Once that’s complete, unmount the USB drive before removing it from the system.

umount /mnt/sdb

You have now prepared a portable, bootable, Debian Linux Installer that you can wear around your neck.

To restart your Knoppix system just type in ‘reboot’, remove the CD when prompted, and hit Enter when prompted.


Now put your USB drive in the computer you want to install Debian on. Make sure you set in the BIOS that you want to boot from your USB device. Some motherboards (mine included) won’t boot from the USB drive unless you also turn on ‘USB Keyboard Support’, so ensure that’s turned on as well. Once you’ve verified that the settings are correct, reboot and you should be greeted with the Debian installer. Unfortunately, going through the install process is beyond the scope of this article. If you need help with that, I would suggest looking at the Install Manual or nosing around in the forums.


Friday, December 15th, 2006

It’s the Holy Grail of advertisers everywhere, a hype machine that can be started with a pittance and then will run itself, generating an enormous amount of what is known in the industry as ‘mind-share’. What could I possibly be talking about? Why, the latest way devised by marketeers to separate you from your dollars: viral marketing.

So, what exactly is viral marketing? As always, the Wikipedia has a decent writeup, but it can be pretty well summed up like this: a marketing campaign designed to take advantage of such powerful forces as word-of-mouth advertising (or other social networks), which will in turn generate ‘buzz’ and ultimately sales.

To illustrate, let’s think back to any Ron Popiel infomercial. (Incidentally, infomercials are just about the most entertaining form of television there is.) Ron will spend the majority of the show detailing what amazing things his new product can do. Toward the end of the show, Ron starts knocking down the price of the item from whatever crazy level it started out at to something that, by comparison, is ridiculously cheap. Right before he gives out the ‘final’ price, he asks the consumer (that’s you!) to do him a favor: if you promise to tell a couple of friends about the amazing deal you just got, he’ll take even more off the price.

Now, what just happened?

First, you watched the half-hour (or more) advertisement. An advertisement that probably showed some product doing something that was genuinely amazing, or that simplified some mind-numbing or labor-intensive task. That likely stuck in your mind, and even if you don’t buy the product odds are good that you’ll remember about the knife that could cut through the head of a hammer and still slice a tomato with ease. When the commercial comes on again you might even get a friend to watch it.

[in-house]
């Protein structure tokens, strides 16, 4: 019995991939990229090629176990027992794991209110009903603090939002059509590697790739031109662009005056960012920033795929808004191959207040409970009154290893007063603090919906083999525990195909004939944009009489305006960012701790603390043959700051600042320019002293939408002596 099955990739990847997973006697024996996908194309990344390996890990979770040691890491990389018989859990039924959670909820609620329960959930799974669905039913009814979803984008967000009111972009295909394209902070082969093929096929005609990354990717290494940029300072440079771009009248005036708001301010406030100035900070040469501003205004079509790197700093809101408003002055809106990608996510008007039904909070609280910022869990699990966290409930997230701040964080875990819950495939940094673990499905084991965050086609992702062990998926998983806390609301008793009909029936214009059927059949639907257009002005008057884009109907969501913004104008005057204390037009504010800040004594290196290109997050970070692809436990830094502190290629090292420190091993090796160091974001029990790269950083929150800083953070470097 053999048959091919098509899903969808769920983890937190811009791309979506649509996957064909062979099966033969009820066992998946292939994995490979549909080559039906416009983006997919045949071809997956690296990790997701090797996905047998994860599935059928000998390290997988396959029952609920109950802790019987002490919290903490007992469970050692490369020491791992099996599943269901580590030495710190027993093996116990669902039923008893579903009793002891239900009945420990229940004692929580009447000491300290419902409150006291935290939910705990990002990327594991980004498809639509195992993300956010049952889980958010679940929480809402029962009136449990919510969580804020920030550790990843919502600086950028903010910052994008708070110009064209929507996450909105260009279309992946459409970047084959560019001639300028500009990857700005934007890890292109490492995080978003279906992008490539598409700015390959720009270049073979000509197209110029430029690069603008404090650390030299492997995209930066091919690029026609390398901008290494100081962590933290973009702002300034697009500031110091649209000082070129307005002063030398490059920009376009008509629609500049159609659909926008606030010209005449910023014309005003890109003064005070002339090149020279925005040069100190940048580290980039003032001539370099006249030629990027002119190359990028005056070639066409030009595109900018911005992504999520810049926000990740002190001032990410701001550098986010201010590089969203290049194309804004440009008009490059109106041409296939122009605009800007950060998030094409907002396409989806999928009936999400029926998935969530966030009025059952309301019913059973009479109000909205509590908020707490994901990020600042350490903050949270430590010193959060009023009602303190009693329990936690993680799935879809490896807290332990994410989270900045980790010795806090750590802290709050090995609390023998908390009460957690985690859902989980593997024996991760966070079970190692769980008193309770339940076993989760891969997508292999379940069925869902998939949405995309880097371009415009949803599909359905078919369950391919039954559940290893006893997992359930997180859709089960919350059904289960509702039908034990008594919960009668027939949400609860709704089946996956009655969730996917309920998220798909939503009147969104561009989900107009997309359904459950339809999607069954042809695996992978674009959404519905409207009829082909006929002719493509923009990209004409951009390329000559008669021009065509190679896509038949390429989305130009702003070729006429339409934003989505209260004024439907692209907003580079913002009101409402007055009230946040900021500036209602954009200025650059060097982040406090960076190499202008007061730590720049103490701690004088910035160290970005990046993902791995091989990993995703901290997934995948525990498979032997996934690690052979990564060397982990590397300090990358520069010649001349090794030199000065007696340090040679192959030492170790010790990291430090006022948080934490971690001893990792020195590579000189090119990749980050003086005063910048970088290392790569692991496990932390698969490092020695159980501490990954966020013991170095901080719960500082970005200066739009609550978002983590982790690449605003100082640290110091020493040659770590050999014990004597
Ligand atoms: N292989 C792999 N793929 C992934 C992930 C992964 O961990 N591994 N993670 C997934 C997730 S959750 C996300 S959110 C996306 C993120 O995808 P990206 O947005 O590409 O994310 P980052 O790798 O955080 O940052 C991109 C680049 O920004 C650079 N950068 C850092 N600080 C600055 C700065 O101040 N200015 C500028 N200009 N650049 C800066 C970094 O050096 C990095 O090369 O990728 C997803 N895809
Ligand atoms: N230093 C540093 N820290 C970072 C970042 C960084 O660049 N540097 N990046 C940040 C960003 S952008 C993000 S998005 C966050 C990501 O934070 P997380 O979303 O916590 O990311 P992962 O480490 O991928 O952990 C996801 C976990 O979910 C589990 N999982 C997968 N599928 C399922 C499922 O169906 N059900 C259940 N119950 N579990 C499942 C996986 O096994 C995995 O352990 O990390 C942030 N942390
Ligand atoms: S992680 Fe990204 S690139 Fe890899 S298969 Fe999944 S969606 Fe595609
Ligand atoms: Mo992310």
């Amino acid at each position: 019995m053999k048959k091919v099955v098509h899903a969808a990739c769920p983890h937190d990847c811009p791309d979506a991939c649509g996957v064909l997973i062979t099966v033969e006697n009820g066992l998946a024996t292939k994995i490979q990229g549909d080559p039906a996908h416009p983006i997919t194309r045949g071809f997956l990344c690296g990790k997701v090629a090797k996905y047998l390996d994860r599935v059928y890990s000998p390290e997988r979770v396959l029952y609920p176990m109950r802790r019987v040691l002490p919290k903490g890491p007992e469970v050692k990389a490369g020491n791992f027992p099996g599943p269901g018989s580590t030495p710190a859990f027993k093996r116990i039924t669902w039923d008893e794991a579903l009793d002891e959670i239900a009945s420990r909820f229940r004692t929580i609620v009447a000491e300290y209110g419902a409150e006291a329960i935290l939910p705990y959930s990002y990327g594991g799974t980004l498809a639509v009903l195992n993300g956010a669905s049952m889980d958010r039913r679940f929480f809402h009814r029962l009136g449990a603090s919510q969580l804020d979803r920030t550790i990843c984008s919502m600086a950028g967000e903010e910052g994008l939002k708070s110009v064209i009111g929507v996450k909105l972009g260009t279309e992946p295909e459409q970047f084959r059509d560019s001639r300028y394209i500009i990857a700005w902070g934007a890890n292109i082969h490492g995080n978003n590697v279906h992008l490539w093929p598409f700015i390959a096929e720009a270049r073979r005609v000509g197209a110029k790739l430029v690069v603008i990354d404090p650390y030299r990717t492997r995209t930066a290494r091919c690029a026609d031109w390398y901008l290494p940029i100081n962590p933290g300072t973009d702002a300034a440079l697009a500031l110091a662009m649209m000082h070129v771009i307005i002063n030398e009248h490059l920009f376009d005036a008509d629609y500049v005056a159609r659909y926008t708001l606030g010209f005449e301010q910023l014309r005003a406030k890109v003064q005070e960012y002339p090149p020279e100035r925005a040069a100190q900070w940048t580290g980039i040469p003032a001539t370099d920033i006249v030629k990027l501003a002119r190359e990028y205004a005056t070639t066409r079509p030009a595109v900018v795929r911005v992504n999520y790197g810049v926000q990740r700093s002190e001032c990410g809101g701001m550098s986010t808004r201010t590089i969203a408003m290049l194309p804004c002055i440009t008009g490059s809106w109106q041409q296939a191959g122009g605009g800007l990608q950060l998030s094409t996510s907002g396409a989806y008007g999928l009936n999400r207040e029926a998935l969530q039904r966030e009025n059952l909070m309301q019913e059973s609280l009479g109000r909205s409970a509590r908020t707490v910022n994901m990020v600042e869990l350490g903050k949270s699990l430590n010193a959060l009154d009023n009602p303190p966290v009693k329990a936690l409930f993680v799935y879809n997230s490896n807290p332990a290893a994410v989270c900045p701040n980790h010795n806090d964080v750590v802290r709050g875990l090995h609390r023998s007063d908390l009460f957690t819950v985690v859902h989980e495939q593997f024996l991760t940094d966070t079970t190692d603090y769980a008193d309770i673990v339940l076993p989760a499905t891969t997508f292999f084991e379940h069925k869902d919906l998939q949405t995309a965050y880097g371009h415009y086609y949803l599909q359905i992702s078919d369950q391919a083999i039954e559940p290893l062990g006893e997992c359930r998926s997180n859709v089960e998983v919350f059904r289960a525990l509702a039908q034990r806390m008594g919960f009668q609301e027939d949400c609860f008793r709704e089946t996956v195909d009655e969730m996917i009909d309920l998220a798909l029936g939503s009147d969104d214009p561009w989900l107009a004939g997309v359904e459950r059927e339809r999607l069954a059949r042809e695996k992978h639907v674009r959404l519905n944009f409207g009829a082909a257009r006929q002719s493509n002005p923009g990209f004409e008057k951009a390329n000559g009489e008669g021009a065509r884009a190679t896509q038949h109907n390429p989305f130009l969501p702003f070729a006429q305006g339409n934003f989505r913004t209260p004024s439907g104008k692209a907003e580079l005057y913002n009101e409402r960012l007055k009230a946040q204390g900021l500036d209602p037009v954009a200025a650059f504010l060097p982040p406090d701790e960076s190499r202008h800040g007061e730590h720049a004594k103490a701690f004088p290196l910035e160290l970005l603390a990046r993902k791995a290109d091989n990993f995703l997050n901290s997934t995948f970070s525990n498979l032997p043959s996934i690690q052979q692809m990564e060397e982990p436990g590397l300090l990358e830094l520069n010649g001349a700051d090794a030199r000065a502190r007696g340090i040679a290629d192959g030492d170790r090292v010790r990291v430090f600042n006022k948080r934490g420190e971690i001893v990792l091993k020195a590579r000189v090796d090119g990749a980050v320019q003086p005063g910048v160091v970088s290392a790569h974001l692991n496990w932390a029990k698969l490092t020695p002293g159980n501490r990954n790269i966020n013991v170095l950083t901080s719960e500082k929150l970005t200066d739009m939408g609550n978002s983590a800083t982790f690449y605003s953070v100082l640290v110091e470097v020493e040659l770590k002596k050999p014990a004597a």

Next is the matter of price. Let’s be honest with ourselves here, Ron went into that studio knowing full well what the price of his Amaze-o-product was going to be. He started ridiculously high and worked his way down through all the prices that ‘you aren’t going to pay today’ until he got to his ‘final’ price to make it sound like he was giving you the deal of a lifetime. Then he makes you the deal: tell two people about the product and he’ll take off some more dollars. Ron has created the perception that he is giving you a discount in exchange for you advertising his product for him.

There are two key ideas at work here: the commercial itself, and you telling two of your friends.

The commercial itself, is not viral. It’s just a half-hour message about the product delivered directly to you. This is known as ‘Direct Response Marketing’. If, however, you tell friends that they have to watch this commercial because of some super-amazing thing that the product can do, that begins to be viral and is closely related to ‘telling two friends’.

When you agree to ‘tell two friends’, you’re using your personal social network to increase awareness of the product. If you buy the product and tell two friends, and they tell two friends, and they tell two friends, you can see how quickly the information can spread, almost like a virus, and in short order you have throngs of people that are clamoring to buy the product who may have never even seen the original ad.

So, what does this have to do with anything?

Social networking on the Internet has exploded on the Internet in recent years. Sites like Myspace, YouTube, Orkut, Friendster, and the entire Internet itself are all places where potential consumers get together and pass links, videos, games, and pretty much anything they find interesting around. This can result in some Internet phenomena becoming wildly popular and pervasive through nothing more than electronic word-of-mouth advertising.